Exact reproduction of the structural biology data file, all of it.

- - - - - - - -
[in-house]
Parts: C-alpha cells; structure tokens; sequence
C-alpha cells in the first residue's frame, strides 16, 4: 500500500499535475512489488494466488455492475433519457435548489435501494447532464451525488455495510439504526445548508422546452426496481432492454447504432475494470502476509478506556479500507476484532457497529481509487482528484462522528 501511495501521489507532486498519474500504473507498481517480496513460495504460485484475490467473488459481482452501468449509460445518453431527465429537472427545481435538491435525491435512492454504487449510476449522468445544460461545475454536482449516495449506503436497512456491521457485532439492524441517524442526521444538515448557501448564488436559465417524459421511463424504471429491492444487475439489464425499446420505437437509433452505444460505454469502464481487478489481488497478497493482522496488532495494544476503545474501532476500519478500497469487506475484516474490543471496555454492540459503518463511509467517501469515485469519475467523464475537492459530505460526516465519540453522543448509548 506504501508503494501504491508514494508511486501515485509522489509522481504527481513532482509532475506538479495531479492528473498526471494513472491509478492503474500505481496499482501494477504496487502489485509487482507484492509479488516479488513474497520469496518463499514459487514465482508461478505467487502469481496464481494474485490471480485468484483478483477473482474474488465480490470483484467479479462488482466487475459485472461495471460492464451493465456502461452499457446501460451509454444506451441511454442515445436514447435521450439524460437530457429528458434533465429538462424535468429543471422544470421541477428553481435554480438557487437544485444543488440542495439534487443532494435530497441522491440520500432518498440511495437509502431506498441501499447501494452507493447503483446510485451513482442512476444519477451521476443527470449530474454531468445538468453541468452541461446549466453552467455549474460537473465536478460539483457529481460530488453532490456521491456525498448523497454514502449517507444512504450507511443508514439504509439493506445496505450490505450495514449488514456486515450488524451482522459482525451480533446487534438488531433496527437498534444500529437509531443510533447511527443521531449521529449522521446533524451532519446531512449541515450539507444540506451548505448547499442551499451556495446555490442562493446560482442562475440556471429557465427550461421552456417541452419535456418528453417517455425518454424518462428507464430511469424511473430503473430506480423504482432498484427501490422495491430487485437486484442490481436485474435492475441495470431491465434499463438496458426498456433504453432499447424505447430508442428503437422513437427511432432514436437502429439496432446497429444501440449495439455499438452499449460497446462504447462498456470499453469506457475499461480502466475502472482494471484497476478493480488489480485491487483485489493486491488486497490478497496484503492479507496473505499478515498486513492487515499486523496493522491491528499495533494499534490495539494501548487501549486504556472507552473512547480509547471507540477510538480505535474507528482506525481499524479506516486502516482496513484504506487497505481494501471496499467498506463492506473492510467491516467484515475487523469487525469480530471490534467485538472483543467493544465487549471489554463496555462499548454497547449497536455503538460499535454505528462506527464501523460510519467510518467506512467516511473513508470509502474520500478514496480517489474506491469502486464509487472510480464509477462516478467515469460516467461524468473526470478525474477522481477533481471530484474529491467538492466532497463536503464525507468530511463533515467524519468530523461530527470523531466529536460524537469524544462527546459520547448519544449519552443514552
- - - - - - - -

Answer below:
[in-house]
Parts: C-alpha cells; structure tokens; sequence
C-alpha cells in the first residue's frame, strides 16, 4: 500500500499535475512489488494466488455492475433519457435548489435501494447532464451525488455495510439504526445548508422546452426496481432492454447504432475494470502476509478506556479500507476484532457497529481509487482528484462522528 501511495501521489507532486498519474500504473507498481517480496513460495504460485484475490467473488459481482452501468449509460445518453431527465429537472427545481435538491435525491435512492454504487449510476449522468445544460461545475454536482449516495449506503436497512456491521457485532439492524441517524442526521444538515448557501448564488436559465417524459421511463424504471429491492444487475439489464425499446420505437437509433452505444460505454469502464481487478489481488497478497493482522496488532495494544476503545474501532476500519478500497469487506475484516474490543471496555454492540459503518463511509467517501469515485469519475467523464475537492459530505460526516465519540453522543448509548 506504501508503494501504491508514494508511486501515485509522489509522481504527481513532482509532475506538479495531479492528473498526471494513472491509478492503474500505481496499482501494477504496487502489485509487482507484492509479488516479488513474497520469496518463499514459487514465482508461478505467487502469481496464481494474485490471480485468484483478483477473482474474488465480490470483484467479479462488482466487475459485472461495471460492464451493465456502461452499457446501460451509454444506451441511454442515445436514447435521450439524460437530457429528458434533465429538462424535468429543471422544470421541477428553481435554480438557487437544485444543488440542495439534487443532494435530497441522491440520500432518498440511495437509502431506498441501499447501494452507493447503483446510485451513482442512476444519477451521476443527470449530474454531468445538468453541468452541461446549466453552467455549474460537473465536478460539483457529481460530488453532490456521491456525498448523497454514502449517507444512504450507511443508514439504509439493506445496505450490505450495514449488514456486515450488524451482522459482525451480533446487534438488531433496527437498534444500529437509531443510533447511527443521531449521529449522521446533524451532519446531512449541515450539507444540506451548505448547499442551499451556495446555490442562493446560482442562475440556471429557465427550461421552456417541452419535456418528453417517455425518454424518462428507464430511469424511473430503473430506480423504482432498484427501490422495491430487485437486484442490481436485474435492475441495470431491465434499463438496458426498456433504453432499447424505447430508442428503437422513437427511432432514436437502429439496432446497429444501440449495439455499438452499449460497446462504447462498456470499453469506457475499461480502466475502472482494471484497476478493480488489480485491487483485489493486491488486497490478497496484503492479507496473505499478515498486513492487515499486523496493522491491528499495533494499534490495539494501548487501549486504556472507552473512547480509547471507540477510538480505535474507528482506525481499524479506516486502516482496513484504506487497505481494501471496499467498506463492506473492510467491516467484515475487523469487525469480530471490534467485538472483543467493544465487549471489554463496555462499548454497547449497536455503538460499535454505528462506527464501523460510519467510518467506512467516511473513508470509502474520500478514496480517489474506491469502486464509487472510480464509477462516478467515469460516467461524468473526470478525474477522481477533481471530484474529491467538492466532497463536503464525507468530511463533515467524519468530523461530527470523531466529536460524537469524544462527546459520547448519544449519552443514552